Former Toledoan starts ‘Bert and Ernie’ gay rights controversyWritten by Jason Mack | | email@example.com
Gay rights activist and former Toledo resident Lair Scott is attempting to use his take on the sexual orientation of “Sesame Street’s” Bert and Ernie as a platform to promote LGBTQ rights.
“It’s important, especially for children’s education, to understand and to learn that bullying people for being different is wrong,” Scott said. “It’s important for us to reach this generation of children so in the future we can live a more tolerant lifestyle around the world, not just for the gay and lesbian community but for communities all over.”
The petition “Let Bert & Ernie Get Married On Sesame Street” on Change.org started Aug. 4 and collected 9,000 signatures by Aug. 15. The Facebook page “Bert and Ernie Get Married” has more than 7,000 fans. Scott also started a “Sesame Street: Out Bert and Ernie as Gay” petition, but has decided he will cancel it and focus on the original petition.
“I don’t think it’s necessary to out Bert and Ernie as much that it’s extremely important for ‘Sesame Street’ to educate children and parents about toleration and about the new world,” Scott said. “Thousands of children that have two mommies or two daddies watch the program.
“It’s important for them to know they aren’t any different from any other children having parents.”
The story has been picked up by international media, reported by such sources as The Huffington Post, the BBC, the U.K. Daily Mail, ABC News, The Village Voice, USA Today and The Washington Times.
In a statement released Aug. 11 on the “Sesame Street” Facebook page, Sesame Workshop said, “Bert and Ernie are best friends. They were created to teach preschoolers that people can be good friends with those who are very different from themselves.
“Even though they are identified as male characters and possess many human traits and characteristics (as most ‘Sesame Street’ Muppets do), they remain puppets, and do not have a sexual orientation.”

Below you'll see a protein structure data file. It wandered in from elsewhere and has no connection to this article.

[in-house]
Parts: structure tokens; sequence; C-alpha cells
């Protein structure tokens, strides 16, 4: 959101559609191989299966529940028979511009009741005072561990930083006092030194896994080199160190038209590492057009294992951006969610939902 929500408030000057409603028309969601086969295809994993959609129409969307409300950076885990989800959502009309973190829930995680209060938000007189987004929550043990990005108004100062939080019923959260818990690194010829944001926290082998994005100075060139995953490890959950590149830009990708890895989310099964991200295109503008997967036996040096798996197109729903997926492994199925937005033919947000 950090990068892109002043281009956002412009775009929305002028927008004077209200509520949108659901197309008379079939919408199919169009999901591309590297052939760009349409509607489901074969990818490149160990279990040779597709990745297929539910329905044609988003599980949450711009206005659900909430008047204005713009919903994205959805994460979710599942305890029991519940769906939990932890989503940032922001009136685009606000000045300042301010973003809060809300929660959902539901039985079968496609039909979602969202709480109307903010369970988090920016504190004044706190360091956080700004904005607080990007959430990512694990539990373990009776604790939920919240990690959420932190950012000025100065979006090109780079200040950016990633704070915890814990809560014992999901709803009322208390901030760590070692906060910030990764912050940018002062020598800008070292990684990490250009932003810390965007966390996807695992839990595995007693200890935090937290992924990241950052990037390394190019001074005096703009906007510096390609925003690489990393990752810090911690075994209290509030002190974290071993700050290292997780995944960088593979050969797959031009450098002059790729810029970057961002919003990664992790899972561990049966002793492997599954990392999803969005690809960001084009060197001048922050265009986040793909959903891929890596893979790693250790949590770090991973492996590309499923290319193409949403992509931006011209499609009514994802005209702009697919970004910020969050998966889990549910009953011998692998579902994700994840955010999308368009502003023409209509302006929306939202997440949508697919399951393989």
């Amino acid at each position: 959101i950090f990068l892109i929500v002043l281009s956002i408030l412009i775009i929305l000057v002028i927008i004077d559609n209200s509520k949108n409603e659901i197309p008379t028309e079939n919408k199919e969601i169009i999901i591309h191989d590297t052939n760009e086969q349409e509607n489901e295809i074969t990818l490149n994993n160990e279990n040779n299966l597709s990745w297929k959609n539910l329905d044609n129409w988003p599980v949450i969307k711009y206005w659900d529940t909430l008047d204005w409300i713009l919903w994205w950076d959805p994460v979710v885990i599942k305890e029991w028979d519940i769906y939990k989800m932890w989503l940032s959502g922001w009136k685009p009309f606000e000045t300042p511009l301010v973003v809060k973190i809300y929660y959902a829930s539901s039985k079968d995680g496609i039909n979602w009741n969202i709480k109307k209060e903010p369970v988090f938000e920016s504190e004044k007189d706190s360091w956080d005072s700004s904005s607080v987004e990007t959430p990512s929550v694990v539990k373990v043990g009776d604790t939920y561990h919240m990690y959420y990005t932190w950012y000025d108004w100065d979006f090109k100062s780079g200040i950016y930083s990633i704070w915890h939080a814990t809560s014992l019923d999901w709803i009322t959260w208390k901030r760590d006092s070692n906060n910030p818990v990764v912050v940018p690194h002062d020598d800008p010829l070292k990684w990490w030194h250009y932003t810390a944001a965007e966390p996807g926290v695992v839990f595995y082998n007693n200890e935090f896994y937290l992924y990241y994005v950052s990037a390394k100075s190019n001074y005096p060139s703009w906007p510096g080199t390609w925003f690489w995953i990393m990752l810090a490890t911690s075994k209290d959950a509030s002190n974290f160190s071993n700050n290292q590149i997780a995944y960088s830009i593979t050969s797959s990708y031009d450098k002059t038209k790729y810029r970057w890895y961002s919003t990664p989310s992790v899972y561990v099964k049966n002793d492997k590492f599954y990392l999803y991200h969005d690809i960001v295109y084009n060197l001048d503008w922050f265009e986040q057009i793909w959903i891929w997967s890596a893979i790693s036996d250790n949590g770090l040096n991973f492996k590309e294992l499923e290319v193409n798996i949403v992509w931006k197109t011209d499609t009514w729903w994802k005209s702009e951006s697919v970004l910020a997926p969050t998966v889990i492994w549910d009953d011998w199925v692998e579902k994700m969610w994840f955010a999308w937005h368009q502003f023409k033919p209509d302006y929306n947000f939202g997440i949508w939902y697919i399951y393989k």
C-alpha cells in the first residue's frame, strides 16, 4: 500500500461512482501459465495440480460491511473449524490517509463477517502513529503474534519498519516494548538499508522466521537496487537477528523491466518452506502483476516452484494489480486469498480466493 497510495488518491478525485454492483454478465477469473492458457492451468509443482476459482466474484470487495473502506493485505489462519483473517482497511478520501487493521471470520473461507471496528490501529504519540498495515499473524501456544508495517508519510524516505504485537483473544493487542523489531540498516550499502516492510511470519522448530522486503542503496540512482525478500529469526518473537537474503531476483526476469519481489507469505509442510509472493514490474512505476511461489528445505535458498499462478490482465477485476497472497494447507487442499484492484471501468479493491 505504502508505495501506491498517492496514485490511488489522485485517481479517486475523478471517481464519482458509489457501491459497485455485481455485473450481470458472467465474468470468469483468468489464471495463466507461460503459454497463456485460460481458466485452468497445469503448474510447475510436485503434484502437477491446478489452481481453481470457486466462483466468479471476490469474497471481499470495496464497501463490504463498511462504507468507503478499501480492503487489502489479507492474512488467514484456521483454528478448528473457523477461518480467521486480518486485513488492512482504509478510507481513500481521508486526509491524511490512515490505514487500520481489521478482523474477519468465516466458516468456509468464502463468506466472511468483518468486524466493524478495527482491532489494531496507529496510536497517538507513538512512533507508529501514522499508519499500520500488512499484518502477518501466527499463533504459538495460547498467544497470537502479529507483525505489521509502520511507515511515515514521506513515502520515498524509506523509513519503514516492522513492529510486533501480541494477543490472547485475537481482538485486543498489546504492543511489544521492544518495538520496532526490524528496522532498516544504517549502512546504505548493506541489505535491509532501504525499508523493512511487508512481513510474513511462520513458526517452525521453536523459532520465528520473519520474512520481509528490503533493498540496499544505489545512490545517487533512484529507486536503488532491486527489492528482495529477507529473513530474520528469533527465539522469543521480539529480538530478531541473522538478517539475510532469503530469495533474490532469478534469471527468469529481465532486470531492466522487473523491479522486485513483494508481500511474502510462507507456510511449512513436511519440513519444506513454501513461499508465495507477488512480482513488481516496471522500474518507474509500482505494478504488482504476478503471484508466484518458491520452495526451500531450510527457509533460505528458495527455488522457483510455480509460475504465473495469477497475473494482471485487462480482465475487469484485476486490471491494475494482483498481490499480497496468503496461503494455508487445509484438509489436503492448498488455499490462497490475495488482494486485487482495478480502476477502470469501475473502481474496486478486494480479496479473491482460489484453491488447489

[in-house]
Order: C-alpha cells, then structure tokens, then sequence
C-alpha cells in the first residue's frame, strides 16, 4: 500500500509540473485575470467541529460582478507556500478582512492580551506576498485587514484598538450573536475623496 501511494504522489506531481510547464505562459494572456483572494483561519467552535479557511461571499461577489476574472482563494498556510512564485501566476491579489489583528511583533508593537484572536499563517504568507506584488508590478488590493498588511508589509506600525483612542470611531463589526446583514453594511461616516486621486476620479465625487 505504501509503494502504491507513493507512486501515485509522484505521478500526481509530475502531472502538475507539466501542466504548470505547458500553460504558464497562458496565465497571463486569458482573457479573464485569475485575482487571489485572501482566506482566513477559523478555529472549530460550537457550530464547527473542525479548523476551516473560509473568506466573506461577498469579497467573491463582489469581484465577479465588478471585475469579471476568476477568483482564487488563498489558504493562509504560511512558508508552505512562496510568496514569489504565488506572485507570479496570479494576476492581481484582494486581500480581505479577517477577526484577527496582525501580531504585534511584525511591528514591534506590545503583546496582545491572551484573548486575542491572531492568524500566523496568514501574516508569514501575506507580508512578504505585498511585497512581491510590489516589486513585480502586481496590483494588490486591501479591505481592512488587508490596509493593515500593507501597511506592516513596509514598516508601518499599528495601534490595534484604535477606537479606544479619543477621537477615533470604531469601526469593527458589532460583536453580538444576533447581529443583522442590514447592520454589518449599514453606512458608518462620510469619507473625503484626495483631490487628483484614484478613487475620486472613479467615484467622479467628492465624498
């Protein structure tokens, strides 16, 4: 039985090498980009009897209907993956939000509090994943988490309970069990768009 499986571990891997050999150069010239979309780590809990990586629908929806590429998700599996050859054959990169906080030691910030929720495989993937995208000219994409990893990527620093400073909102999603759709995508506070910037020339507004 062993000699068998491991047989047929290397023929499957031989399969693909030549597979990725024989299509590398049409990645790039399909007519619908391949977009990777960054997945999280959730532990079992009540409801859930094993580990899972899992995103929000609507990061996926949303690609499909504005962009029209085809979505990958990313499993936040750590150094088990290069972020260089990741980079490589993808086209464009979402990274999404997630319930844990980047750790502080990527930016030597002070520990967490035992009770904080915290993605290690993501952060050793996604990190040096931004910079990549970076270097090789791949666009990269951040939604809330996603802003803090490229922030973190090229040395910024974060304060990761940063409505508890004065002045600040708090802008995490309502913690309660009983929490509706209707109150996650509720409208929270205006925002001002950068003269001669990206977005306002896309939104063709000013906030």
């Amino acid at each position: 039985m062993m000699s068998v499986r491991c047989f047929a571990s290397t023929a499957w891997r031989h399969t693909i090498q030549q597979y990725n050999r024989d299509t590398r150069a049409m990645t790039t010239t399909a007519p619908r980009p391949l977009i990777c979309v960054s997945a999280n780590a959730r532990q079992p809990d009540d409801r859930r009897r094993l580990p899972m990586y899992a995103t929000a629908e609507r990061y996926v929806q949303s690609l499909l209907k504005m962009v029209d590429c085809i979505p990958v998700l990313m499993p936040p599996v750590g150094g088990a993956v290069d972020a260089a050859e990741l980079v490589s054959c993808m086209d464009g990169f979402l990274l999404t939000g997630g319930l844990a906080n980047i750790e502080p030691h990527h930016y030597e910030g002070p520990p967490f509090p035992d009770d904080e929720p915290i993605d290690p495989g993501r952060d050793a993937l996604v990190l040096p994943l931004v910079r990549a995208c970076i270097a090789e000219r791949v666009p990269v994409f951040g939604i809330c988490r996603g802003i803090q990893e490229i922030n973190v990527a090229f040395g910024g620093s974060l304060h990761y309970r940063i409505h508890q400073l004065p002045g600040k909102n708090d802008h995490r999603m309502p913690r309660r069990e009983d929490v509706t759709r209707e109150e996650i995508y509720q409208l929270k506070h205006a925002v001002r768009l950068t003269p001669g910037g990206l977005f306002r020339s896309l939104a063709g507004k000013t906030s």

The statement did not convince Scott.
“I didn’t think they were gay; I knew they were gay,” he said. “When I was a little boy, I took for granted they were two men living in the same household.”
Scott said he was aware of his own bisexuality at a young age.
“I knew I was different when I was 5 years old,” Scott said. “Why can’t we introduce more characters that are diverse and include the gay and lesbian community? We’re working on different types of outlets for kids and teens to be introduced to LGBTQ characters.”
Scott’s petition has received mixed reactions from the LGBTQ community.
“I would say that a majority of them understand and get it,” Scott said. “There is a small minority that hasn’t read the petition clearly. They are outraged that I would pick on two iconic characters. They don’t understand how important it is to educate children before they become bullies against their own culture.”
Scott said he experienced bullying firsthand and speculated on the effect the movement could have had while he was growing up.
“I wouldn’t have been gay-bashed at Start High School,” Scott said. “I wouldn’t have been forced to leave Waite High School because of my activism at such an early age. I was 14 years old when I began my activism in Toledo. Others like me in Toledo could have benefited from seeing more diversity in ‘Sesame Street’ as a youngster.”
Scott thinks the petition will be a success, but not in the way most would expect.
“Bert and Ernie will never be married; that’s not going to happen,” he said. “If you were to ask me how I would introduce gay and lesbian characters on the show, I could answer that. There would be dozens upon dozens of alternatives and opportunities for that. One of them could be that a mommy and mommy or daddy and daddy couple with children move on Sesame Street.
“That would be the epitome for me, to have real characters and not Muppets portraying gay and lesbian characters. That would be the ultimate thing that should, could and probably will happen on ‘Sesame Street’ at some point.”
Tags: ABC News, Bert and Ernie, Facebook, Gay Pride, Lair Scott, Muppets, same-sex marriage, Sesame Street, the BBC, The Huffington Post, the U.K. Daily Mail, The Village Voice, The Washington Times, USA Today